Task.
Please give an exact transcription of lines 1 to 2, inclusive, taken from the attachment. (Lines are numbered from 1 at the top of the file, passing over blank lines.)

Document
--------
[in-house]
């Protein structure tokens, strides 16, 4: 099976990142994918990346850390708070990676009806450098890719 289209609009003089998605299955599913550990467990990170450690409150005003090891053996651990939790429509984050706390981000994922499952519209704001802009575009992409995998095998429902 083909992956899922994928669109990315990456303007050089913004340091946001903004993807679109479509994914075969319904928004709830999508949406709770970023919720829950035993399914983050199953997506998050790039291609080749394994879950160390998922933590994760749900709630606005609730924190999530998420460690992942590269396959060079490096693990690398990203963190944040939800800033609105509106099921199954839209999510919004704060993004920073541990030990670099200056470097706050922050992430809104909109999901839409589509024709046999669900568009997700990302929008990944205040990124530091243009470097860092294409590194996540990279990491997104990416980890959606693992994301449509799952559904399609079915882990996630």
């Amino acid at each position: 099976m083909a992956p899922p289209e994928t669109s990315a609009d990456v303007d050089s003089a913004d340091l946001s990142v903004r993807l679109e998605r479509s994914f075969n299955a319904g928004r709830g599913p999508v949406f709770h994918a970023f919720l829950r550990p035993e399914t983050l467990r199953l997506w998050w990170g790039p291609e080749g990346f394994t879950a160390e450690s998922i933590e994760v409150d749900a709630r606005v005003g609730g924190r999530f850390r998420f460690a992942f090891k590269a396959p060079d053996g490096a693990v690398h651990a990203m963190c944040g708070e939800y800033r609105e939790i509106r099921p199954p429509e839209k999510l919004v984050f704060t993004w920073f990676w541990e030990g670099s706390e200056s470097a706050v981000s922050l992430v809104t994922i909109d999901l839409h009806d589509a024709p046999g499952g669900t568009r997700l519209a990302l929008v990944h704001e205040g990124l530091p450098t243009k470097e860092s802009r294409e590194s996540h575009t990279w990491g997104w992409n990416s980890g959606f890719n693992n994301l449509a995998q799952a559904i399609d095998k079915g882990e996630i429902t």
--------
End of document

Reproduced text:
[in-house]
């Protein structure tokens, strides 16, 4: 099976990142994918990346850390708070990676009806450098890719 289209609009003089998605299955599913550990467990990170450690409150005003090891053996651990939790429509984050706390981000994922499952519209704001802009575009992409995998095998429902 083909992956899922994928669109990315990456303007050089913004340091946001903004993807679109479509994914075969319904928004709830999508949406709770970023919720829950035993399914983050199953997506998050790039291609080749394994879950160390998922933590994760749900709630606005609730924190999530998420460690992942590269396959060079490096693990690398990203963190944040939800800033609105509106099921199954839209999510919004704060993004920073541990030990670099200056470097706050922050992430809104909109999901839409589509024709046999669900568009997700990302929008990944205040990124530091243009470097860092294409590194996540990279990491997104990416980890959606693992994301449509799952559904399609079915882990996630």